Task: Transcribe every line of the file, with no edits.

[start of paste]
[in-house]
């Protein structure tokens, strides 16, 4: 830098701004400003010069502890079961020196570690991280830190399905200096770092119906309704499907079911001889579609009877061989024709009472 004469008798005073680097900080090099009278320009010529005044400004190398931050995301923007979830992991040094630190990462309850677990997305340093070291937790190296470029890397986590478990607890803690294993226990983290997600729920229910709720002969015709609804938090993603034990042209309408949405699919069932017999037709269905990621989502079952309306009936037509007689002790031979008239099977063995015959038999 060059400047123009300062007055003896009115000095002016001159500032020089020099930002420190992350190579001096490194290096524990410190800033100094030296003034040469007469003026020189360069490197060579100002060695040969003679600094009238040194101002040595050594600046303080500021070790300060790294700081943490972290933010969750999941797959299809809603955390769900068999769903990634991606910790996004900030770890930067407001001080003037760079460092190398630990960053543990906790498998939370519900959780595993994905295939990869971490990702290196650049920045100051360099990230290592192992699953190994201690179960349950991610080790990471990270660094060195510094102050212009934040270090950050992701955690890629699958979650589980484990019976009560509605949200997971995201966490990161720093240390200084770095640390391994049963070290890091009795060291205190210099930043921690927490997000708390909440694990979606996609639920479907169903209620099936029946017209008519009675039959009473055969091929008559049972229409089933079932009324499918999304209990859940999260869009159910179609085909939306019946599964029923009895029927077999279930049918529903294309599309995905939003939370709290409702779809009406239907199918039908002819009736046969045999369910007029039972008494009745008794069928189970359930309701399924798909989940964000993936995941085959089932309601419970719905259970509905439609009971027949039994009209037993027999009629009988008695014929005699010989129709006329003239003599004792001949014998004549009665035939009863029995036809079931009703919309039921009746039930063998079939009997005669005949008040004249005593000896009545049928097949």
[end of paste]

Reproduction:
[in-house]
């Protein structure tokens, strides 16, 4: 830098701004400003010069502890079961020196570690991280830190399905200096770092119906309704499907079911001889579609009877061989024709009472 004469008798005073680097900080090099009278320009010529005044400004190398931050995301923007979830992991040094630190990462309850677990997305340093070291937790190296470029890397986590478990607890803690294993226990983290997600729920229910709720002969015709609804938090993603034990042209309408949405699919069932017999037709269905990621989502079952309306009936037509007689002790031979008239099977063995015959038999 060059400047123009300062007055003896009115000095002016001159500032020089020099930002420190992350190579001096490194290096524990410190800033100094030296003034040469007469003026020189360069490197060579100002060695040969003679600094009238040194101002040595050594600046303080500021070790300060790294700081943490972290933010969750999941797959299809809603955390769900068999769903990634991606910790996004900030770890930067407001001080003037760079460092190398630990960053543990906790498998939370519900959780595993994905295939990869971490990702290196650049920045100051360099990230290592192992699953190994201690179960349950991610080790990471990270660094060195510094102050212009934040270090950050992701955690890629699958979650589980484990019976009560509605949200997971995201966490990161720093240390200084770095640390391994049963070290890091009795060291205190210099930043921690927490997000708390909440694990979606996609639920479907169903209620099936029946017209008519009675039959009473055969091929008559049972229409089933079932009324499918999304209990859940999260869009159910179609085909939306019946599964029923009895029927077999279930049918529903294309599309995905939003939370709290409702779809009406239907199918039908002819009736046969045999369910007029039972008494009745008794069928189970359930309701399924798909989940964000993936995941085959089932309601419970719905259970509905439609009971027949039994009209037993027999009629009988008695014929005699010989129709006329003239003599004792001949014998004549009665035939009863029995036809079931009703919309039921009746039930063998079939009997005669005949008040004249005593000896009545049928097949």